CANBERRA, AAP – Scott Morrison has promised to spend an extra $540 million on clean energy projects ahead of a climate summit hosted by US President Joe Biden.

The prime minister expects the projects to create more than 2500 jobs and drive down emissions across the country.

About half of the money will be spent building hydrogen hubs in industry-exposed regional areas, such as the Pilbara in Western Australia and Whyalla in South Australia.

The rest of the money will go towards carbon capture and storage facilities.

The choice of investments are guaranteed to fuel debate around whether the projects are the best way to spend money in the clean energy sector.

But the prime minister insists the twin technologies will be crucial if Australia plans to achieve net zero emissions by 2050.

“We want to make clean energy more affordable and reliable while looking for ways our investments can get more people into work,” he said on Wednesday.

“We cannot pretend the world is not changing.

“If we do, we run the risk of stranding jobs in this country, especially in regional areas.”

The strategy forms part of the government’s plan to cut carbon emissions and comes ahead of a global Leaders Climate Summit, hosted by the United States on Thursday to coincide with Earth Day.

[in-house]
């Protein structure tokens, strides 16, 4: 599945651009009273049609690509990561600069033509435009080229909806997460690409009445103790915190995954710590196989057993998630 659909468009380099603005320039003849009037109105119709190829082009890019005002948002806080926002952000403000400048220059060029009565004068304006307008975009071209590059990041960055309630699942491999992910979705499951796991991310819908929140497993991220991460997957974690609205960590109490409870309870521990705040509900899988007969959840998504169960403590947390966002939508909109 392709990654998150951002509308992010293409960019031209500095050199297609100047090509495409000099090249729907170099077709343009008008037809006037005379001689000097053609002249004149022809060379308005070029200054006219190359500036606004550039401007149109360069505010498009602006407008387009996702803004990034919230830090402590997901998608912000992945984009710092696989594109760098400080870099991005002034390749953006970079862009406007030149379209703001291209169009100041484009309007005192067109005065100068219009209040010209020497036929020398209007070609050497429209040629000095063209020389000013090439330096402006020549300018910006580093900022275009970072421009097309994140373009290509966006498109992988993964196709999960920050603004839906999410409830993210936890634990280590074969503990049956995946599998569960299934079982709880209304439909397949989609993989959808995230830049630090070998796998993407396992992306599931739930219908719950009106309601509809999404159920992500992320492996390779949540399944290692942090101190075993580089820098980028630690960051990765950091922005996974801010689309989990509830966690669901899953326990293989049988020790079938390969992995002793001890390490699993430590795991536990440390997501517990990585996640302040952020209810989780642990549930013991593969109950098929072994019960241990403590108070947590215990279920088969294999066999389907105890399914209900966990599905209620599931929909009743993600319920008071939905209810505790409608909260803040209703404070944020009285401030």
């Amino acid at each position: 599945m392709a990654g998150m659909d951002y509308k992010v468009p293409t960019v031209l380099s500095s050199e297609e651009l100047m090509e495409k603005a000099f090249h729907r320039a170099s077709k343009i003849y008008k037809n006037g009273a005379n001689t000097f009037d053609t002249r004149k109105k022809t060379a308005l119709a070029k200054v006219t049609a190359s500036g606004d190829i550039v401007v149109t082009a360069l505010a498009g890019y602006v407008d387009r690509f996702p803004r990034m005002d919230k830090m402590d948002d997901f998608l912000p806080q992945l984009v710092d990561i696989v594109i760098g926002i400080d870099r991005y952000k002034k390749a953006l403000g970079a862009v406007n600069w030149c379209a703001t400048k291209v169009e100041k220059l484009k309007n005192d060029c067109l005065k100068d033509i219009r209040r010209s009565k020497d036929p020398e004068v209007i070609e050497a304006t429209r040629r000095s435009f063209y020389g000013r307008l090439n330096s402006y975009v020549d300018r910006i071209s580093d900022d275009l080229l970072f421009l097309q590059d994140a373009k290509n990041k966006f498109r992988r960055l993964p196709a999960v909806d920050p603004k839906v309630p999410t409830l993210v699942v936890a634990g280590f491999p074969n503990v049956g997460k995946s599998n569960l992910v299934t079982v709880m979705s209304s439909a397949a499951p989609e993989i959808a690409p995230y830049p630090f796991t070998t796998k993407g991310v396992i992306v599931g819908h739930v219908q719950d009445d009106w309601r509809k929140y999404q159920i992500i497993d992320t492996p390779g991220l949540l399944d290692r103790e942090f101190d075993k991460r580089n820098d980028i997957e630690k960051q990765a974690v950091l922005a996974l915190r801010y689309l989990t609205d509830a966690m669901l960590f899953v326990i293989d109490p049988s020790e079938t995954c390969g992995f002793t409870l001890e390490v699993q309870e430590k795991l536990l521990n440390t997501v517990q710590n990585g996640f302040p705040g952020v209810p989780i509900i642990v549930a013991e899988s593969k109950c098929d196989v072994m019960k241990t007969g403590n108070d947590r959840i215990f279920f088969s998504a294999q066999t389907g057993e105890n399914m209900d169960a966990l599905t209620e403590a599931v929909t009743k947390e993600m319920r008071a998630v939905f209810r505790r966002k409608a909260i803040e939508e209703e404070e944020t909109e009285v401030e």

Australia’s peak oil and gas industry body said the investment in new hydrogen and carbon capture and storage projects would be a massive boost for the sector.

“Developing a local hydrogen industry could enable lower emissions both in Australia and internationally, reduce energy costs, deliver energy security, together with new employment and manufacturing opportunities,” APPEA chief executive Andrew McConville said.

Carbon capture technology was already recognised as an effective greenhouse gas emissions abatement solution.

“Australia has a natural competitive advantage to implement CCS at scale,” Mr McConville said.

“We need low-cost carbon abatement to maintain Australia’s position as a leading energy exporter.”

Mr Morrison earlier this week pledged to protect industry on the road to net zero carbon emissions “preferably by 2050”.

But he also admitted Australia’s energy mix will have to change over the next 30 years to achieve that.

The US and China – the world’s two biggest carbon polluters – have agreed to co-operate to curb climate change, leaving Australia increasingly isolated.

US President Joe Biden is poised to announce a more ambitious 2030 target along his road to net zero greenhouse gas emissions by 2050.